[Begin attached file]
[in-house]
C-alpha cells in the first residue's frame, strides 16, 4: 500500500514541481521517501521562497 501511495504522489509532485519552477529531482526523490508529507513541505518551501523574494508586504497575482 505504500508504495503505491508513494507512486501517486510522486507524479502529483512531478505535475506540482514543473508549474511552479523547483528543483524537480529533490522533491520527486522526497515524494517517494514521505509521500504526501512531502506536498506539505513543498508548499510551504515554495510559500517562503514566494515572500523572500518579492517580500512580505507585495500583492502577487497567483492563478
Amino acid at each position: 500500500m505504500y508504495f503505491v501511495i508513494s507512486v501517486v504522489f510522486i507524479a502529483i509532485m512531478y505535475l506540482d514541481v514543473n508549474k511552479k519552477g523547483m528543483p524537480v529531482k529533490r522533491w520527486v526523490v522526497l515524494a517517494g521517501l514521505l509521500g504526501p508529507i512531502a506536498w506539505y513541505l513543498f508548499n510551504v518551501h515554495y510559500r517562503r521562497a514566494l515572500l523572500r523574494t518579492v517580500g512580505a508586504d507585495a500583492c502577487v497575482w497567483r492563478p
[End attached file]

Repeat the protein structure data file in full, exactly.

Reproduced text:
[in-house]
C-alpha cells in the first residue's frame, strides 16, 4: 500500500514541481521517501521562497 501511495504522489509532485519552477529531482526523490508529507513541505518551501523574494508586504497575482 505504500508504495503505491508513494507512486501517486510522486507524479502529483512531478505535475506540482514543473508549474511552479523547483528543483524537480529533490522533491520527486522526497515524494517517494514521505509521500504526501512531502506536498506539505513543498508548499510551504515554495510559500517562503514566494515572500523572500518579492517580500512580505507585495500583492502577487497567483492563478
Amino acid at each position: 500500500m505504500y508504495f503505491v501511495i508513494s507512486v501517486v504522489f510522486i507524479a502529483i509532485m512531478y505535475l506540482d514541481v514543473n508549474k511552479k519552477g523547483m528543483p524537480v529531482k529533490r522533491w520527486v526523490v522526497l515524494a517517494g521517501l514521505l509521500g504526501p508529507i512531502a506536498w506539505y513541505l513543498f508548499n510551504v518551501h515554495y510559500r517562503r521562497a514566494l515572500l523572500r523574494t518579492v517580500g512580505a508586504d507585495a500583492c502577487v497575482w497567483r492563478p